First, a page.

Scientists in search of other intelligent life in the universe have been looking for a variety of different clues about other planets out there, and their ability to harbor life similar to humans. It is important to note that life could take form in many types of environments that aren't suitable for humans, and this much has been proven by samples of strange microbes collected from inhospitable regions of the earth.
Still, most scientists believe that our best shot in finding creatures like us is through seeking out other places in the universe with similar chemical compositions, the most important of which being water and oxygen.
The nearest quasar to Earth, Markarian 231, is a planned target for #NASAWebb. Webb will study the quasar at this galaxy’s core to learn how its pair of supermassive black holes impacts star formation and interstellar material. More about the object: https://t.co/NjocQGqhsQ pic.twitter.com/Fm9mGBOmlH
— NASA Webb Telescope (@NASAWebb) February 17, 2020
In a recent study published in The Astrophysical Journal, a team led by Junzhi Wang, an astronomer at the Shanghai Astronomical Observatory, says that they discovered oxygen in a faraway galaxy called "Markarian 231" which is located 581 million light-years away from the Milky Way that we call home.
Wang and his team used the ‘IRAM 30 m telescope and the Northern Extended Millimeter Array Interferometer’ to find what they describe as the ‘11–10 transition of molecular oxygen.’
This is only the third time in the past 20 years that oxygen has been detected elsewhere in the universe, but both of those other findings were in our own galaxy. Scientists have also discovered oxygen in the Rho Ophiuchi cloud which is 350 light-years away from earth and also in the Orion Nebula, which is 1,344 light-years away from Earth.
Markarian 231, the nearest quasar to Earth, is located 581 million light-years away. The quasar itself is the bright, starlike point. Its glow comes from material swirling around a pair of supermassive black holes at the galaxy’s center. pic.twitter.com/EnRLqyIJCr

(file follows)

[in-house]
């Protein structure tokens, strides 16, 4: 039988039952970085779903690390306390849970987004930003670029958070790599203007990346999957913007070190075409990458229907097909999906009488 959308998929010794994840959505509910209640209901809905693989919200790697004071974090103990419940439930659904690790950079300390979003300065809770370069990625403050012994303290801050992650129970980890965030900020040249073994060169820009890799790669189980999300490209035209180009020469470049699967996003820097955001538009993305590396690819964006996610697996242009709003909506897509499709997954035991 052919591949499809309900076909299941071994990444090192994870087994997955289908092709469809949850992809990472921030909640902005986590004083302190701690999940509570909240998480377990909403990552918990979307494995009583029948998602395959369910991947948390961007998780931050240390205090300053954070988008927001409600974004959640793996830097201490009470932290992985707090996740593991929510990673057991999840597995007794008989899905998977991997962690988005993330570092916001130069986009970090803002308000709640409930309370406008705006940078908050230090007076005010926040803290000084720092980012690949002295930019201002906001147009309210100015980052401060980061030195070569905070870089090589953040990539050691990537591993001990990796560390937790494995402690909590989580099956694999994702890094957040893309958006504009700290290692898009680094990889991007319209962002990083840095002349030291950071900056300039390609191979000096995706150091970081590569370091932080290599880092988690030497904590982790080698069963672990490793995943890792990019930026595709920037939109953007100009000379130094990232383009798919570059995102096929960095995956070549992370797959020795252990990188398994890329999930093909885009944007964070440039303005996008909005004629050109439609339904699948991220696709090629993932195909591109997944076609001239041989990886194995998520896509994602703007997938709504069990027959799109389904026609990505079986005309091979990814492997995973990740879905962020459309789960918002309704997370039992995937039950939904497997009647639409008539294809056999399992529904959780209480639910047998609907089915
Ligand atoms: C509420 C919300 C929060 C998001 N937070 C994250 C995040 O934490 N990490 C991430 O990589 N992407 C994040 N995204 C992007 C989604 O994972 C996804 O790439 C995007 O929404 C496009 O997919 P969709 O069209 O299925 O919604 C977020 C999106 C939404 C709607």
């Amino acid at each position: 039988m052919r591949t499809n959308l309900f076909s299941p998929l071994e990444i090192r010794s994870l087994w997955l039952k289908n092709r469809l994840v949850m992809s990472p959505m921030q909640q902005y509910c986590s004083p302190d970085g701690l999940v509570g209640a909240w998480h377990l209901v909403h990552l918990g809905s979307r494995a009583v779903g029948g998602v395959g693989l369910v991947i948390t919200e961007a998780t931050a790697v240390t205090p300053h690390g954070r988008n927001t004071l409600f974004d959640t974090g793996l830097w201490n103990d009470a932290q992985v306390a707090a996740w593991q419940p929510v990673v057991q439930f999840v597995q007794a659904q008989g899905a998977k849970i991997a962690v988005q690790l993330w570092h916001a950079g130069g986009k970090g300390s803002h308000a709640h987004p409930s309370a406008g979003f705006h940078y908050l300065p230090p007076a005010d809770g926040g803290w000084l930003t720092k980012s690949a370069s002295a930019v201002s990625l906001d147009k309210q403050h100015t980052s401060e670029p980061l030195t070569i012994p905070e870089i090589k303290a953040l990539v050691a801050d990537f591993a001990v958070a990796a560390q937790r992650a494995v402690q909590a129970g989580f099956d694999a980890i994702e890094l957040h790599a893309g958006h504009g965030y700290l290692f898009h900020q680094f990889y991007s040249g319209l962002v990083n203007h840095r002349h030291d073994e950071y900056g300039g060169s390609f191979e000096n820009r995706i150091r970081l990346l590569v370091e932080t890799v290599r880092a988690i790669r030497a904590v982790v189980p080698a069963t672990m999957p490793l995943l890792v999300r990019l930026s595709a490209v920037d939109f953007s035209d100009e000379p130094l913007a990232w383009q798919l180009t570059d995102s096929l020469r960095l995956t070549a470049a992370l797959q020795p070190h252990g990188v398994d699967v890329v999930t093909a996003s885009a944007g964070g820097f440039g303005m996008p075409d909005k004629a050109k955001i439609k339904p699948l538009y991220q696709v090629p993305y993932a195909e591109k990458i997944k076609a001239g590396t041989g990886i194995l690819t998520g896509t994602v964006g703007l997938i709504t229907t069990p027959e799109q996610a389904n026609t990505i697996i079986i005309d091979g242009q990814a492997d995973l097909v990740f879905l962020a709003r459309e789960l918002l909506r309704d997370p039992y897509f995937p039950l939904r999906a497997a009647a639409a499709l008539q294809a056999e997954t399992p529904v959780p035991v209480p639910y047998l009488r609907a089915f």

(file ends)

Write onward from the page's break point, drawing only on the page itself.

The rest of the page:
— 407 Dank (@407Dank) February 17, 2020
Markarian 231 was discovered back in 1969, and even though it is extremely far way, it is still the closest quasar that we know about, according to Swinburne University.
The researchers caution that these findings do not necessarily mean that humans would be able to survive in this environment, because there are other vital chemical compounds that humans need to breathe and survive, including nitrogen, carbon dioxide, methane.
In their study, the researchers said that new astrochemical models are needed to explain the implied high molecular oxygen abundance "in such regions several kiloparsecs away from the center of galaxies."
Last year, scientists announced the discovery of a habitable planet that also contained water, for the first time in history. The planet is called “K2-18b” and astronomers say that it could even contain alien life. The planet is massive, and is estimated to be more than double the size of the earth. Scientists do not currently have the technology to determine whether or not there are any living creatures on the planet, right now they only know that it has water. However, it is estimated that in the next ten years scientists will have telescopes powerful enough to detect gasses in the planet’s atmosphere which could give clues as to what is taking place on the surface.
The findings were published in the scientific journal Nature Astronomy.
The lead scientist, Prof Giovanna Tinetti of University College London (UCL) said that this planet seems to be in the perfect environment to sustain life, just like earth. Tinetti says that this is the first time that researchers were able to detect water on a planet that is in a habitable zone with temperatures in the proper range.